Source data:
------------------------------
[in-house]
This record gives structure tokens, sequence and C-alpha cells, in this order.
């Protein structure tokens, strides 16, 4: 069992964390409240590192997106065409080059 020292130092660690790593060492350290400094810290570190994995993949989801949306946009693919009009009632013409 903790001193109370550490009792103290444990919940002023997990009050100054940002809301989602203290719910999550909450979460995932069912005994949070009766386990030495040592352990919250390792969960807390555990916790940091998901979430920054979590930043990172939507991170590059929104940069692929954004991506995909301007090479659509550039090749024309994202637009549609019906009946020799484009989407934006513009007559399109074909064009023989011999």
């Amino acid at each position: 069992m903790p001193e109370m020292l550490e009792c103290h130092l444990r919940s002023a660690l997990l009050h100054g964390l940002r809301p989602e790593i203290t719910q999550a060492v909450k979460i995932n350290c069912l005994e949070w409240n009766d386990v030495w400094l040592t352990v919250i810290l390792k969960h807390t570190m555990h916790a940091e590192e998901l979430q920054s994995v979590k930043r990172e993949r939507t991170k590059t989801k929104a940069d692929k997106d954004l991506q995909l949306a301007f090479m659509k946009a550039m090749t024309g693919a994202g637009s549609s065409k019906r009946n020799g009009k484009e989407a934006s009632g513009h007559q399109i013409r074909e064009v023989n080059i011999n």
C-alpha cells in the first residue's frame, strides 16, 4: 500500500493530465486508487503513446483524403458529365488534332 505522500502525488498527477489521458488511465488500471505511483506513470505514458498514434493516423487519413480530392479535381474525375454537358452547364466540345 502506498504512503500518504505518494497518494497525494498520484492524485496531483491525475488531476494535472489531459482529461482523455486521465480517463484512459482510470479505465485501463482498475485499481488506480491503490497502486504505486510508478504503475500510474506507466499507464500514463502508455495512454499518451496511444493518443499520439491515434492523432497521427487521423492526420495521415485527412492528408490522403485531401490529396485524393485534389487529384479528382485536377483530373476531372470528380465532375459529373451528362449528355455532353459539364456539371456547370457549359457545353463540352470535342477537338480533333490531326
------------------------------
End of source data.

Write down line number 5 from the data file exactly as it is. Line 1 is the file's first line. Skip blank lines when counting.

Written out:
C-alpha cells in the first residue's frame, strides 16, 4: 500500500493530465486508487503513446483524403458529365488534332 505522500502525488498527477489521458488511465488500471505511483506513470505514458498514434493516423487519413480530392479535381474525375454537358452547364466540345 502506498504512503500518504505518494497518494497525494498520484492524485496531483491525475488531476494535472489531459482529461482523455486521465480517463484512459482510470479505465485501463482498475485499481488506480491503490497502486504505486510508478504503475500510474506507466499507464500514463502508455495512454499518451496511444493518443499520439491515434492523432497521427487521423492526420495521415485527412492528408490522403485531401490529396485524393485534389487529384479528382485536377483530373476531372470528380465532375459529373451528362449528355455532353459539364456539371456547370457549359457545353463540352470535342477537338480533333490531326